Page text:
Cover of book: Late Journals

Antigone Kefala
Late Journals

Antigone Kefala, 86, is both a poet and prose writer. She was born in Romania and relocated to Australia in 1959 after living in Greece and New Zealand. Late Journals is the final in a trilogy that began with Summer Visit (2003), followed by Sydney Journals (2008), all three published by Giramondo Publishing.

Fourteen years on, Late Journals resumes the discerning immersion into this author’s world, an intellectual and cultural milieu set in Sydney that is shaped by Kefala’s experience as a migrant. She remembers “the actual places we had left in Romania. Constanta, the Black Sea and the street, that I still remember, going upwards before it falls into the sea.” And she grapples with the experience of living on stolen land: “From when we left Romania, and even before that, I was aware that I was trespassing on someone else’s territory.”

Rich with quotes from books Kefala has read or conversations she hears on the radio, the fragmented journals show a considering mind turning things over – literature, film, opera, two kookaburras sitting on the fence. Occasionally small eruptions of poetic observation – injections of life as it is seen and experienced – emerge from the surrounding prose. “Raining constantly and cold. The crows calling out from the trees like people suffering,” Kefala observes, after jumping from a Kandinsky quote to Pliny the Younger writing to Emperor Trajan AD112. This might imply a disjointed reading experience, but Kefala moves fluidly between poetic observation and philosophical inquiry.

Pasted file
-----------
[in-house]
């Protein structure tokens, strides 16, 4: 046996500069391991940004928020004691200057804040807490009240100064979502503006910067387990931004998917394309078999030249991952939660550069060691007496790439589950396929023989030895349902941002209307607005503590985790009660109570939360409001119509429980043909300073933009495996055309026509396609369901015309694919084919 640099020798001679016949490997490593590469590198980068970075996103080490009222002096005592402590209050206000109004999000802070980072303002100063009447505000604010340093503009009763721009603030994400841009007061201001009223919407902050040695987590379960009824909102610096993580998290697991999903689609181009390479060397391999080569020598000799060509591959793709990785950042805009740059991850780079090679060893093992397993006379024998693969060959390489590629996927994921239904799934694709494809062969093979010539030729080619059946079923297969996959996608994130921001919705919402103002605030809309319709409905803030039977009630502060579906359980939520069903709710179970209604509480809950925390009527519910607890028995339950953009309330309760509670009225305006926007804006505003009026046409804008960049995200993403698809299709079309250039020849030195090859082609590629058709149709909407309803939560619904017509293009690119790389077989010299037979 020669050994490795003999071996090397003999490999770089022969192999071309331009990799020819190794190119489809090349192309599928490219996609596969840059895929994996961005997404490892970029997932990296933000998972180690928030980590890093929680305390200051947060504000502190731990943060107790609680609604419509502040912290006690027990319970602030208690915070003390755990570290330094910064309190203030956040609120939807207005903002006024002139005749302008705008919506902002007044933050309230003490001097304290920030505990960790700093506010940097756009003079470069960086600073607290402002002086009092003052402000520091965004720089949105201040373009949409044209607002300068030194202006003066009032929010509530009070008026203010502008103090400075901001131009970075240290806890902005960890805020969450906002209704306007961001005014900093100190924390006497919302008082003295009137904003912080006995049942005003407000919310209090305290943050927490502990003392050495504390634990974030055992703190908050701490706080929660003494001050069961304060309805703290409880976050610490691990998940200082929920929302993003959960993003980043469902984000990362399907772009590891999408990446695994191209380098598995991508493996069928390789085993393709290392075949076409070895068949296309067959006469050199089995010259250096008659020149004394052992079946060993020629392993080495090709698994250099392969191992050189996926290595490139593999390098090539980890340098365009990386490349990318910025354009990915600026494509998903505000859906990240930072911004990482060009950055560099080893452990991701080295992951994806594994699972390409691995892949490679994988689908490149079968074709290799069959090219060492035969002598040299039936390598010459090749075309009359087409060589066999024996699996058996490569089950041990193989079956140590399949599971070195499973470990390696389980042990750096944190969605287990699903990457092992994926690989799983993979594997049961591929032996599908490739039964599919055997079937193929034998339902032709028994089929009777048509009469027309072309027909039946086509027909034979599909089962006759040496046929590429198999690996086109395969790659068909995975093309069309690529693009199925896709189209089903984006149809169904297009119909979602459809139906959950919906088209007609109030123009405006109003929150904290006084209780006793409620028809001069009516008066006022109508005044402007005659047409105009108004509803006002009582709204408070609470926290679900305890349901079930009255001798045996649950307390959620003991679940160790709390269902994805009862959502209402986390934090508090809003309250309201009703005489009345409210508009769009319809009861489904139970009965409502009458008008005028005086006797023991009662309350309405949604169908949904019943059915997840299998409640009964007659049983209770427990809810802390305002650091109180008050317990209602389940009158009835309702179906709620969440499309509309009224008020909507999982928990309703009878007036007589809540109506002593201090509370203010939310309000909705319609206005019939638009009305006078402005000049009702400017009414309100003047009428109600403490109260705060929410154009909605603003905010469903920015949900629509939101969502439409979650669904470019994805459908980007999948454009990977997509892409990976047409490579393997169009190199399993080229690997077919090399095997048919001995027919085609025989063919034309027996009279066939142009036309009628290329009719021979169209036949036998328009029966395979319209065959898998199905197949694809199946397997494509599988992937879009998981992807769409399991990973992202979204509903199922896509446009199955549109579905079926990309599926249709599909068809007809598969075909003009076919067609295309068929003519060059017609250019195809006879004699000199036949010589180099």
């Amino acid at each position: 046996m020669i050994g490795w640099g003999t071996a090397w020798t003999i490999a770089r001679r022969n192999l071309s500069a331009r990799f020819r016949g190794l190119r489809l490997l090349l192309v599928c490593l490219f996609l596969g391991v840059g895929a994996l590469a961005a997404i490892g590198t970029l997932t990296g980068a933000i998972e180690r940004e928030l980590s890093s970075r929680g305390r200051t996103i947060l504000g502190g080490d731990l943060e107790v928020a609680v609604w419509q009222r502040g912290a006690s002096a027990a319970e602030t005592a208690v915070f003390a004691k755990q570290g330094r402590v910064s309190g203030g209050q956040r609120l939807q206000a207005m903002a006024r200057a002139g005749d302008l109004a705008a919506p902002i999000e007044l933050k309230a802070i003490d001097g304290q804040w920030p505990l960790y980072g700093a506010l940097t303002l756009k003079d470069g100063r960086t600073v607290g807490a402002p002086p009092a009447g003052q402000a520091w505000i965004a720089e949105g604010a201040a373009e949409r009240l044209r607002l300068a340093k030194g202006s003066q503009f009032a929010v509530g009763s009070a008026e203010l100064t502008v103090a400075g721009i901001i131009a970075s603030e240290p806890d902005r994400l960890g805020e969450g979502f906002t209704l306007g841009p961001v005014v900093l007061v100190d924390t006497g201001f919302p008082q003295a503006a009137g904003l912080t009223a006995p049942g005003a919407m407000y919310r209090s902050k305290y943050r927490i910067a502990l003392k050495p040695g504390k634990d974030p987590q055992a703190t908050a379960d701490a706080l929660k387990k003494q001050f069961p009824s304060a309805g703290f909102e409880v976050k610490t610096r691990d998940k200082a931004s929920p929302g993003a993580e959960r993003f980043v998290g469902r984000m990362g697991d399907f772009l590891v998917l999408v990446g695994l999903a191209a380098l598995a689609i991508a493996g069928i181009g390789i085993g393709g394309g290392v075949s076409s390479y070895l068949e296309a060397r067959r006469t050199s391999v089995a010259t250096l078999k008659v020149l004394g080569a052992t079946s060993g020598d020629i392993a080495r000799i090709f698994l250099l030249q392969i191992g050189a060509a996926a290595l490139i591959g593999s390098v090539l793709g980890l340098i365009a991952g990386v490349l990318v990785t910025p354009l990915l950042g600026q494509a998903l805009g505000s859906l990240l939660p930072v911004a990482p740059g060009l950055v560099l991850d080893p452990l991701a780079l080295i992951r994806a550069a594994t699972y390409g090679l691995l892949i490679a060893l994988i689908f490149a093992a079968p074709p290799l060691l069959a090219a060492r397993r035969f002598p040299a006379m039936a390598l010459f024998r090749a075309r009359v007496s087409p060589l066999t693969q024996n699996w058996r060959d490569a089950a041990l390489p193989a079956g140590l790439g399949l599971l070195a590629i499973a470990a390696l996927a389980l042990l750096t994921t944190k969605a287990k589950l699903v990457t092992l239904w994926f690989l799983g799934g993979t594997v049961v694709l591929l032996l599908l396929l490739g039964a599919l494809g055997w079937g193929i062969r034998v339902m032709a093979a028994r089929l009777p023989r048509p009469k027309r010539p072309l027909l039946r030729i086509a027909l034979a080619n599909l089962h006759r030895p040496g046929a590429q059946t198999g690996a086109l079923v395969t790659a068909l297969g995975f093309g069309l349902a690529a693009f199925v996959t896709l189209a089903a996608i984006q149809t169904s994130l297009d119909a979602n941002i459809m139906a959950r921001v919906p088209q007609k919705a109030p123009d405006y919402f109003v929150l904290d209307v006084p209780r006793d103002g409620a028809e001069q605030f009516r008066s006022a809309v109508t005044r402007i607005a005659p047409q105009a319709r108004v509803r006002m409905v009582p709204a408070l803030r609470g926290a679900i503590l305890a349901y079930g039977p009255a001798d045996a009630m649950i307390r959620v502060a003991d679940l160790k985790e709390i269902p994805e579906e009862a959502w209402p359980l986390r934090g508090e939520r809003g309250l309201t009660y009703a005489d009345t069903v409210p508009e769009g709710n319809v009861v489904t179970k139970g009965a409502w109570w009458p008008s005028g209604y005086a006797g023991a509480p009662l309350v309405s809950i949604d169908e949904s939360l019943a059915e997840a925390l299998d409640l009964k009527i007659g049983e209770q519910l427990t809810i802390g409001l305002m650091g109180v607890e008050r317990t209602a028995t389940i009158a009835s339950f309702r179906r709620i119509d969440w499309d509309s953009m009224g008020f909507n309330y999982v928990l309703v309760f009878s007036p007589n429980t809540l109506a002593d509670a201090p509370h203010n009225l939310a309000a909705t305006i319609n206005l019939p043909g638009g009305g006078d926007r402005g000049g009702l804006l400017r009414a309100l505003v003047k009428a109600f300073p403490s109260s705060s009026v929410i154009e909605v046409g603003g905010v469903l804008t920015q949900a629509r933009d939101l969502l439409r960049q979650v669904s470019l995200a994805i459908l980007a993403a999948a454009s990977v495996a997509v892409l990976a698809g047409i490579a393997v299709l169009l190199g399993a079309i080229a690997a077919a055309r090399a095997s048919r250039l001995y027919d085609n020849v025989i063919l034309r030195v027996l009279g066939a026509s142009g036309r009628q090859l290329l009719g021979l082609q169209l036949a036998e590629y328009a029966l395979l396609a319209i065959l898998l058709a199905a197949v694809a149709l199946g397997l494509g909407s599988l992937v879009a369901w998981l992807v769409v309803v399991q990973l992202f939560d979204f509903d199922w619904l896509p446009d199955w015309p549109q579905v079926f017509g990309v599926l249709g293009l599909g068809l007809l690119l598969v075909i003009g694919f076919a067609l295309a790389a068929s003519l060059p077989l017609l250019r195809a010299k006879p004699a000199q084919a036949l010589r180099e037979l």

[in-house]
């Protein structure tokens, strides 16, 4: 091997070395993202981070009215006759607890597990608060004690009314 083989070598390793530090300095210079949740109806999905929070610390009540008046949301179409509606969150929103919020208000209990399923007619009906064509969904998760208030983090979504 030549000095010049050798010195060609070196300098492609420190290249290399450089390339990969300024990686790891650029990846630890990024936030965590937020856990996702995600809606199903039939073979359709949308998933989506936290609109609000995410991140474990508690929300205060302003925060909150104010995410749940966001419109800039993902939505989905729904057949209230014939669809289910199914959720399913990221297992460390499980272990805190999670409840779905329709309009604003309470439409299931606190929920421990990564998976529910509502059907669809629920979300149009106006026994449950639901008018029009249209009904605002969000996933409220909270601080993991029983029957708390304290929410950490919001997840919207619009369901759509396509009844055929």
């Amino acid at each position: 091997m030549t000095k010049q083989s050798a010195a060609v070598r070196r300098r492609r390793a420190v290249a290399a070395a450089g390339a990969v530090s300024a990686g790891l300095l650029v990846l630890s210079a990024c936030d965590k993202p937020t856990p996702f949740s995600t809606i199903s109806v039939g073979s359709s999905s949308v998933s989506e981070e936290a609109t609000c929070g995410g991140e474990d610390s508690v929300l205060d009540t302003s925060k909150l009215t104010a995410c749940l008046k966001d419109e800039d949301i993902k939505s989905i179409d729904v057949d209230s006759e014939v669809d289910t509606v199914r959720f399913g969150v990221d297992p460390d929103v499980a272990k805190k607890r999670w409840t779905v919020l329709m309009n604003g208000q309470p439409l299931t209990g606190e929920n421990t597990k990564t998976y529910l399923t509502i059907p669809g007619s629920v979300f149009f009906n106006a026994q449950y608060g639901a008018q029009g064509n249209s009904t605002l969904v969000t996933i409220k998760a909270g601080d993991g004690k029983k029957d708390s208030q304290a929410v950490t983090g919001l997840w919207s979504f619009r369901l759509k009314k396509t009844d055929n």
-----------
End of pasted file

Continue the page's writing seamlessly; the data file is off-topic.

The diary form has received attention recently in the hands of other Australian writers, most notably Helen Garner. Kefala’s journals demand something different of the reader. There’s no plot or, at least, no sense of a series of events within a person’s life. Late Journals reflects something deeper, a writer’s spirit – if we can use that term to suggest a particular nature and attitude to language. Kefala’s voice turns inward, at times melancholic, at others sharply critical.

Discreet nods to months as they pass – January, February, March and onwards over six volumes of journals – is all the reader has to navigate any precise passage of time, and there are no dramatic interludes or endings. What you’re left with instead is the sense of life growing and changing.

As Kefala writes: “life, a continuous process, one moves with it, changes with it.” It describes both her attitude to writing and the experience of reading Late Journals

Giramondo, 176pp, $26.95

This article was first published in the print edition of The Saturday Paper on May 21, 2022 as "Late Journals, Antigone Kefala".

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Brooke Boland is an arts journalist.

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